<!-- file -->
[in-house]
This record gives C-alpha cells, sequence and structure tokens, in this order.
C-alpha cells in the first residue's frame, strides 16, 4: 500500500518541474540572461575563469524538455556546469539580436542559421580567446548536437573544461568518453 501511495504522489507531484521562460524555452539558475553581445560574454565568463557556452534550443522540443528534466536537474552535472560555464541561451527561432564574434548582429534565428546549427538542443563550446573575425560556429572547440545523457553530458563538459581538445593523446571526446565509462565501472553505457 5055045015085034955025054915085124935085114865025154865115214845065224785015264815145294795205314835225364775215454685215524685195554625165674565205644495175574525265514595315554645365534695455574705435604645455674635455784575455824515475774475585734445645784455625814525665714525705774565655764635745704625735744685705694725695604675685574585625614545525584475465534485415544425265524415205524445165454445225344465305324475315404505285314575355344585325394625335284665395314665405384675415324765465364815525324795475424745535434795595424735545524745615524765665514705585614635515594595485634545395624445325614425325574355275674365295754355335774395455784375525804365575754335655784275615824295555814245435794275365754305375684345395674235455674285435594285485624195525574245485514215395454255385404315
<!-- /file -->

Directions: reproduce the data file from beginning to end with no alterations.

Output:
[in-house]
This record gives C-alpha cells, sequence and structure tokens, in this order.
C-alpha cells in the first residue's frame, strides 16, 4: 500500500518541474540572461575563469524538455556546469539580436542559421580567446548536437573544461568518453 501511495504522489507531484521562460524555452539558475553581445560574454565568463557556452534550443522540443528534466536537474552535472560555464541561451527561432564574434548582429534565428546549427538542443563550446573575425560556429572547440545523457553530458563538459581538445593523446571526446565509462565501472553505457 5055045015085034955025054915085124935085114865025154865115214845065224785015264815145294795205314835225364775215454685215524685195554625165674565205644495175574525265514595315554645365534695455574705435604645455674635455784575455824515475774475585734445645784455625814525665714525705774565655764635745704625735744685705694725695604675685574585625614545525584475465534485415544425265524415205524445165454445225344465305324475315404505285314575355344585325394625335284665395314665405384675415324765465364815525324795475424745535434795595424735545524745615524765665514705585614635515594595485634545395624445325614425325574355275674365295754355335774395455784375525804365575754335655784275615824295555814245435794275365754305375684345395674235455674285435594285485624195525574245485514215395454255385404315